One of the neatest things about this year’s FreeWheel was the variety of ages that rode with us. 15 year old curly haired Mark, who rides with Scott Freeman, quickly picked up the humor of our perverted men folk and became one of the members of our rolling comedy team. 12-year-old Mickey was one of the few people I could pass as I rode up a hill. Mickey’s sister, Sarah, was always somewhere way ahead of us, and his mom was always somewhere behind. I seemed always to be passing him so he must not have made as many stops as I did. I would run into his mother in the shower every night. He had me sign his t-shirt at the end of the week and told me that next year he would train more and I wouldn’t be able to pass him on the hills anymore. Heck, give him a year of growth and some training; I’ll probably never see him again. That would be sad because he is just one of those neat kids that you always enjoy riding by. Barbara Lamb rode all 500 miles on her first FreeWheel and can now consider herself a cyclist. One gentleman celebrated his 76th birthday on FreeWheel and had a t-shirt advertising his birthrate in Roman numerals. Leonard was shocked at how many people there were that were older than him (57) and who were riding this trek across the state. The best SAG of the week had to go to Pat Collins of Rapid City, SD who found a camp site for us every night, put up our tents, chilled the beer and even did laundry for us. The heat and humidity took their toll the first part of the week but she seemed to perk right up when the cooler temperatures arrived.
There is something so special about FreeWheel: the people who ride, the people who offer sag support and the host towns who open their facilities and hearts to total strangers. None of this would be possible without the organization of a very special person, who is the heart and soul of FreeWheel, Libby Stalter. Next year is the 25th anniversary of FreeWheel and it will begin where the 1st one began in Dennison, TX. Hope to see you there!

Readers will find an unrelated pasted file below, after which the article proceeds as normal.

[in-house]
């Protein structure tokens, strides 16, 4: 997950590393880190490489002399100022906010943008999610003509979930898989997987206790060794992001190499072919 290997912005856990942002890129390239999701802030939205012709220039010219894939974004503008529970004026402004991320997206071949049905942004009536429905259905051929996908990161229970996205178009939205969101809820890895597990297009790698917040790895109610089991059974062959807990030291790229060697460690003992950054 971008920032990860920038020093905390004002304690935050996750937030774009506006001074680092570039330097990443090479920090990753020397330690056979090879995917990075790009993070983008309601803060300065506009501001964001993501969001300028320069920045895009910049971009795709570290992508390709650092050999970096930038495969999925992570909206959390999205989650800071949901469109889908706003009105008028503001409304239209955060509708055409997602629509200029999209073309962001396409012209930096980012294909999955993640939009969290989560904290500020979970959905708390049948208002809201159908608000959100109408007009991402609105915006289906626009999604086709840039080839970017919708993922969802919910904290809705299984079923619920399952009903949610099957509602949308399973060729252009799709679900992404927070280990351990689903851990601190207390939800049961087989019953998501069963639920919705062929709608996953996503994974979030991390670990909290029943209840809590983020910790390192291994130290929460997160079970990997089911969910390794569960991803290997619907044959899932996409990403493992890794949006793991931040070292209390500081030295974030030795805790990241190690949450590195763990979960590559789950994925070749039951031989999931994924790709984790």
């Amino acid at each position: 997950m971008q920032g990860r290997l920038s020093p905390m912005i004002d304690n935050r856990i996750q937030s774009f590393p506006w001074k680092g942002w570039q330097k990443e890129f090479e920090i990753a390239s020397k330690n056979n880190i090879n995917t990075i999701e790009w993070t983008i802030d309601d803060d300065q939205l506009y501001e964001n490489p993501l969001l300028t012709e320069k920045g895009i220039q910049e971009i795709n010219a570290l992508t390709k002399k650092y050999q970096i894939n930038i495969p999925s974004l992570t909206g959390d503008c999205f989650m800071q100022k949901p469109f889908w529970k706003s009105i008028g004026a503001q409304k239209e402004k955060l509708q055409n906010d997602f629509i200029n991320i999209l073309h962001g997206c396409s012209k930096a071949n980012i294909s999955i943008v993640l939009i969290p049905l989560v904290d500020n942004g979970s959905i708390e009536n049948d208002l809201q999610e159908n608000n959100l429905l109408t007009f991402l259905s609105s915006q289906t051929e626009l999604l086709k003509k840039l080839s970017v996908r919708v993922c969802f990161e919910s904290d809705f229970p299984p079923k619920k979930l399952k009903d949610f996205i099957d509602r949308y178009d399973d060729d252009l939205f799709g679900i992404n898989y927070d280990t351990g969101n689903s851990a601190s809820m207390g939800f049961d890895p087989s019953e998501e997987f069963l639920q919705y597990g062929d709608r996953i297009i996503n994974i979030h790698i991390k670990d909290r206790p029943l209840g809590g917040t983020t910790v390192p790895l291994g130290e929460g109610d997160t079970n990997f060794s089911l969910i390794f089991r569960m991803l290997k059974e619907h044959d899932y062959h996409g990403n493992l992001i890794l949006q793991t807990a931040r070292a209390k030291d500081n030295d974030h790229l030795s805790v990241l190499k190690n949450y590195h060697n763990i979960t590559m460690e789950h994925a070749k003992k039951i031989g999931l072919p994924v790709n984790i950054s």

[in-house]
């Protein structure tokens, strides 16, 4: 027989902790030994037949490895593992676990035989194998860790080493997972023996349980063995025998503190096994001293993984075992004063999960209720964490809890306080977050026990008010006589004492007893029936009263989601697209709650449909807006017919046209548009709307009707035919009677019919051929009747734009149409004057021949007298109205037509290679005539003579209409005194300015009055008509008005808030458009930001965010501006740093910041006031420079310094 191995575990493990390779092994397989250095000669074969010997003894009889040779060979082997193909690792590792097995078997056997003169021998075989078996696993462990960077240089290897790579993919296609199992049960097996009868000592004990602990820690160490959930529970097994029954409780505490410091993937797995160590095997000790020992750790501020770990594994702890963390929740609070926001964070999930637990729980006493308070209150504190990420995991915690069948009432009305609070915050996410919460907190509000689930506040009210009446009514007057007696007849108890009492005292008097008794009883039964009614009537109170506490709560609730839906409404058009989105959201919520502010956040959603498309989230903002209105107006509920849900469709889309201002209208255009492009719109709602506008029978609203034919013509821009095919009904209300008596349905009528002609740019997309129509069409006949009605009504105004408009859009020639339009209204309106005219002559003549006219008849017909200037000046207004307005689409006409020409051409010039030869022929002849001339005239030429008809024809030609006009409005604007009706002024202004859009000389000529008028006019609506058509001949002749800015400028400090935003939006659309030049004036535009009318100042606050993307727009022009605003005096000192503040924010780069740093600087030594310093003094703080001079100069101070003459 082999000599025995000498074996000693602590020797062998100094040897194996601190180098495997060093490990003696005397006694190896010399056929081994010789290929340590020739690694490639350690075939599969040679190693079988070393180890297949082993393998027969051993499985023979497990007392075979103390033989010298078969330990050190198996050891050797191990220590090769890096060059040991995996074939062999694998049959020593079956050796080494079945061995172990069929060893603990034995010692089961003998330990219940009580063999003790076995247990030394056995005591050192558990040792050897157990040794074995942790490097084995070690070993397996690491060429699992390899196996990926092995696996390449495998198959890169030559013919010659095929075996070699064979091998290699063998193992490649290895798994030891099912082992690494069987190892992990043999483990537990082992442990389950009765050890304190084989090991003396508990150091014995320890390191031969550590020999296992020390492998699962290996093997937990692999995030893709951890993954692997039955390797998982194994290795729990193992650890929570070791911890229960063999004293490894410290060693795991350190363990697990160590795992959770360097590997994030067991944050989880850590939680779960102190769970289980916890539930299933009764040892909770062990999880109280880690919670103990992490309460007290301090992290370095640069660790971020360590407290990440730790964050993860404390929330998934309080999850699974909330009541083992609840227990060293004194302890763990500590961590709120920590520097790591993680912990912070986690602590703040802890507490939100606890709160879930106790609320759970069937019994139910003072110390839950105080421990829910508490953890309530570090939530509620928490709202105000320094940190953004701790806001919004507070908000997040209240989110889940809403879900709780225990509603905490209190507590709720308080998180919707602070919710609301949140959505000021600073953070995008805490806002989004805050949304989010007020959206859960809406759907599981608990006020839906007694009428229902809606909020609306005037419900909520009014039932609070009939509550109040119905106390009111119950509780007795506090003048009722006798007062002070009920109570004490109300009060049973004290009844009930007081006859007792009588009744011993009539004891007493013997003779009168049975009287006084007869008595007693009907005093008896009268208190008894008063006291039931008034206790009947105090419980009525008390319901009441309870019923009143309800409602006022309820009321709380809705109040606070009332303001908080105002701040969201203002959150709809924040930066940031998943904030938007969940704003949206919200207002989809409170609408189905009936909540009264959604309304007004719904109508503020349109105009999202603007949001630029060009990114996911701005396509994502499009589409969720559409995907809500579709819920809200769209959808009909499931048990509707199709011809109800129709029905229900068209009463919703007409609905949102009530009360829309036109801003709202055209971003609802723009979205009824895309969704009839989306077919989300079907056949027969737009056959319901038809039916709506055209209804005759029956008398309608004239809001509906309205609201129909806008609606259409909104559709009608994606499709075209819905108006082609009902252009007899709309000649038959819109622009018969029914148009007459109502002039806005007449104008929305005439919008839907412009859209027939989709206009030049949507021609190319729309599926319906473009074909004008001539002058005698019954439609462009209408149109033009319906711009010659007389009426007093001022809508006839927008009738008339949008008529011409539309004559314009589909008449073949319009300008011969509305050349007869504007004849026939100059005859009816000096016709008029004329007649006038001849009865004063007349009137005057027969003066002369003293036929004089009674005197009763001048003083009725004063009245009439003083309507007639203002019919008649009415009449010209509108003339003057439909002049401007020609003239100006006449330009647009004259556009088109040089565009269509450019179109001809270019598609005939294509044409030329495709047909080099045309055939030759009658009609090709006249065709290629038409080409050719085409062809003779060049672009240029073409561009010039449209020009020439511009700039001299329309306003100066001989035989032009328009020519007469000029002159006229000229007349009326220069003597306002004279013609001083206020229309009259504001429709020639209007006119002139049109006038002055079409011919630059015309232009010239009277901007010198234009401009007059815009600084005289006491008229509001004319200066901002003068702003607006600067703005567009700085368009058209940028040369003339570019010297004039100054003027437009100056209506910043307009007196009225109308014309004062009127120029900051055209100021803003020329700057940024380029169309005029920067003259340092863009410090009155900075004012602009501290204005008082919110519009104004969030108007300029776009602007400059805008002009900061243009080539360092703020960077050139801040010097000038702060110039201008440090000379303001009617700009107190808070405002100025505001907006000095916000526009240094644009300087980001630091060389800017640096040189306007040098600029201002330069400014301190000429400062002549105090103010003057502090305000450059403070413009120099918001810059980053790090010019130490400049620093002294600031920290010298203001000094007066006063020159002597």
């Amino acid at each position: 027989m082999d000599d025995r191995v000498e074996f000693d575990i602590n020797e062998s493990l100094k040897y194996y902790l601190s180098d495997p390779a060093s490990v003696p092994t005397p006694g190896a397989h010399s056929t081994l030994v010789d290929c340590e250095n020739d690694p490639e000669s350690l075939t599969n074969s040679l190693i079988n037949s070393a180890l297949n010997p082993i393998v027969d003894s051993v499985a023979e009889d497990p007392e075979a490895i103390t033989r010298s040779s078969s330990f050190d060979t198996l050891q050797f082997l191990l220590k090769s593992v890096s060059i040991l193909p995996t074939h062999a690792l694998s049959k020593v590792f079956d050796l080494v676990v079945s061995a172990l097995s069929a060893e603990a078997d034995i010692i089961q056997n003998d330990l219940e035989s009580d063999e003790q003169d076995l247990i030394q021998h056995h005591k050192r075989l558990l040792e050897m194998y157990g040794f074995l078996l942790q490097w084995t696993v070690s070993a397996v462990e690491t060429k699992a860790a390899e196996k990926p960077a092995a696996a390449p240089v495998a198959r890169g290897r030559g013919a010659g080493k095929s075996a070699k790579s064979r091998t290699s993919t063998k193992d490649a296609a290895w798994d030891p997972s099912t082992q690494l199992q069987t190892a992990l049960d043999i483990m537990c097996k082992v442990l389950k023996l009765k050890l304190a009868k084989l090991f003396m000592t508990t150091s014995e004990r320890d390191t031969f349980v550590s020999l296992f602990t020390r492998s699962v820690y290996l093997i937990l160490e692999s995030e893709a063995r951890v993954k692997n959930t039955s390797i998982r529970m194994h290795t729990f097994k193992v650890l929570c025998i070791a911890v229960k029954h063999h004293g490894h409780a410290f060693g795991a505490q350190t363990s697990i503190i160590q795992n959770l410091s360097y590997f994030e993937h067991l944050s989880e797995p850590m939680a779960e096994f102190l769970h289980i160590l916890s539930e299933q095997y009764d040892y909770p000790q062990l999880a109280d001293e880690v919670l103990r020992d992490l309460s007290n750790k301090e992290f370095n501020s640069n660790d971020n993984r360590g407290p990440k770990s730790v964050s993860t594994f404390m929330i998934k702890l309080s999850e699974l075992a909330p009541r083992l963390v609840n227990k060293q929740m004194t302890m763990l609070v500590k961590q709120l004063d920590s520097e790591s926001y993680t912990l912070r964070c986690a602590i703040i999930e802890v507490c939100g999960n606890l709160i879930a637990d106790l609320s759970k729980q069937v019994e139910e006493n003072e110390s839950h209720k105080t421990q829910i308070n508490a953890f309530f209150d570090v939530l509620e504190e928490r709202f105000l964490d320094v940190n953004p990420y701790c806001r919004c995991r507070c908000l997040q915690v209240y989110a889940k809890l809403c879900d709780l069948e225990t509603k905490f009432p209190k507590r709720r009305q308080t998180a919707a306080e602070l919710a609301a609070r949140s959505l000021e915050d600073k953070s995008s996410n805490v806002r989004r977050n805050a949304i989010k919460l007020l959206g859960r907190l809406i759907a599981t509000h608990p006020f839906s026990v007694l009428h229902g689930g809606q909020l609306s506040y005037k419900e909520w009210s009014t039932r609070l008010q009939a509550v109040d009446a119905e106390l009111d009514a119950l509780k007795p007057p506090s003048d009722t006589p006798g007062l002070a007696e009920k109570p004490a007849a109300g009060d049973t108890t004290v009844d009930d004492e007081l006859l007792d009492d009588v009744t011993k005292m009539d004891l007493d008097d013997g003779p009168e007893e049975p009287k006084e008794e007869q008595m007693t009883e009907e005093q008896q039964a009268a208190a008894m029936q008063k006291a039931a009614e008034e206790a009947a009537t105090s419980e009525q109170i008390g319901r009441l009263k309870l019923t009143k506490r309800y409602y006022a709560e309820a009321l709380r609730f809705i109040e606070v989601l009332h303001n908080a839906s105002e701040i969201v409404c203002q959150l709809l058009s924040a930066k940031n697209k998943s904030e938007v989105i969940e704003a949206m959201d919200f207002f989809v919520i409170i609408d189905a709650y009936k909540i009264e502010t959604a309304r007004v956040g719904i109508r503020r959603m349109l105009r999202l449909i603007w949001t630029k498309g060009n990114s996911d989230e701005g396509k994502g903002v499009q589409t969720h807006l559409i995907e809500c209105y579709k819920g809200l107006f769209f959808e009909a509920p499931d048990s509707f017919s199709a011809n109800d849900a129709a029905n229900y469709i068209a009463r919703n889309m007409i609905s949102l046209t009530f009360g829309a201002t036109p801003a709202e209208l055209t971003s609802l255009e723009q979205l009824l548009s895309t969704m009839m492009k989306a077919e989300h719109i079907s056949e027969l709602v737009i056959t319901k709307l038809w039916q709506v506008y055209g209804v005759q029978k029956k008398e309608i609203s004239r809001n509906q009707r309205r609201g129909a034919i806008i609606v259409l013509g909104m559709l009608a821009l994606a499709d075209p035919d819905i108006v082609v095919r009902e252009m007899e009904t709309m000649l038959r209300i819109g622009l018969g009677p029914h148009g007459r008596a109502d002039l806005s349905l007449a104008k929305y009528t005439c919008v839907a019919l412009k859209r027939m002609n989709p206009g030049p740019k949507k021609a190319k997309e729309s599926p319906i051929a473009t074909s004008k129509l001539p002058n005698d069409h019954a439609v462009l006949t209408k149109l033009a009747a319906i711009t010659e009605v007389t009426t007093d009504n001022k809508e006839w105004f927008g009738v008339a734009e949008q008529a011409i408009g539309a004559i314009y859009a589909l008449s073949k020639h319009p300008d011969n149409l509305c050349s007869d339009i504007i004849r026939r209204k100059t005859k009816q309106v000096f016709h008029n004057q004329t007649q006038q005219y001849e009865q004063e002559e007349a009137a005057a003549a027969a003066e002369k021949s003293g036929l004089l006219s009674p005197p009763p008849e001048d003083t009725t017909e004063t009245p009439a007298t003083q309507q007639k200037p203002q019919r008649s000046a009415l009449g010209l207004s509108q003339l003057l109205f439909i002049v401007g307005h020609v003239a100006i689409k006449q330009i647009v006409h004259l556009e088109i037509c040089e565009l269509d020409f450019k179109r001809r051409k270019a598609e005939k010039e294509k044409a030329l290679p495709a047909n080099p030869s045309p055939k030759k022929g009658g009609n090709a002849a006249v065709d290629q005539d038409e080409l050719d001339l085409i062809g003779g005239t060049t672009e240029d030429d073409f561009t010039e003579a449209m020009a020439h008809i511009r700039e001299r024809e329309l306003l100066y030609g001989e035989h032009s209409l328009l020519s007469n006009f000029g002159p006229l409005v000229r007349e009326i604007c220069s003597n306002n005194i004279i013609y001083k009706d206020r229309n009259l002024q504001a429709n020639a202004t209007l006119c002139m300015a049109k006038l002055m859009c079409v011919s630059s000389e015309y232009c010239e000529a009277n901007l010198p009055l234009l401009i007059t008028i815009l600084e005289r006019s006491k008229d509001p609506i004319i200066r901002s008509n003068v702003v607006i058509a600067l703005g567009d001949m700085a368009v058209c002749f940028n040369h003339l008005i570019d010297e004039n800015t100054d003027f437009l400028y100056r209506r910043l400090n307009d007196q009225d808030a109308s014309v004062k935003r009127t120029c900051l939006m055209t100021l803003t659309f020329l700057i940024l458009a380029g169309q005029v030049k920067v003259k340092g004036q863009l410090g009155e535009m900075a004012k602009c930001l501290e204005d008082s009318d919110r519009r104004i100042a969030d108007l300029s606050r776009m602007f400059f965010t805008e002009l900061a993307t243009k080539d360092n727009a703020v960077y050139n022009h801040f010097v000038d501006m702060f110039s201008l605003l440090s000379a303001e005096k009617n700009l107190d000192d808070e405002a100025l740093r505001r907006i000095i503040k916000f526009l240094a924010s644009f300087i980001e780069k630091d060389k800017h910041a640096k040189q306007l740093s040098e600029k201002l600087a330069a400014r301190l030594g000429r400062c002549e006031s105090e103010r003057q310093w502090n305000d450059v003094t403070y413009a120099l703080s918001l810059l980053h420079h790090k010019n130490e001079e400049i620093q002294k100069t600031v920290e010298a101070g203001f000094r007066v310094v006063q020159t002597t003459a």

So many funny things happened on FreeWheel, that it can take weeks to have these incidents recreated in your mind. One such occasion occurred when OBS member, Esther Goldsmith, decided to ride to town to do a little shopping. Esther always looks so elegant after she's showered off the day's grit and grime. She usually wears a long dress or skirt to glide around camp. This particular day it was a long denim skirt. Now just how do you deal with all that material on a bike? Esther bends over, grabs the back hem and pulls it forward to safety pin to the front waistband. Looks like a giant diaper, but it works. Off she rides to hunt for more sunscreen, while the rest of us vegetate in what little shade we can find while drinking libations to keep hydrated. Sometime later, here comes Esther wielding a shopping bag. She says something about ice cream and everybody better be having some. Ice cream? In this heat? Yup. She pulls out a gallon of ice cream, a sleeve of plastic bowls and a box of plastic spoons. Ice cream? I'm still dumbfounded as she takes out an ice cream scoop and a can of chocolate syrup that she had the store people open before putting the yellow cap back on the can. "Hurry up," Esther says, "It won't take long for this stuff to melt." We snap out of our shocked daze and start dishing up this cool delicious treat while grabbing passer bys to help consume this afternoon delicacy before it melts. Only Esther would have thought to buy a whole gallon and share instead of just an ice cream cone. She's one amazing FreeWheel cyclist!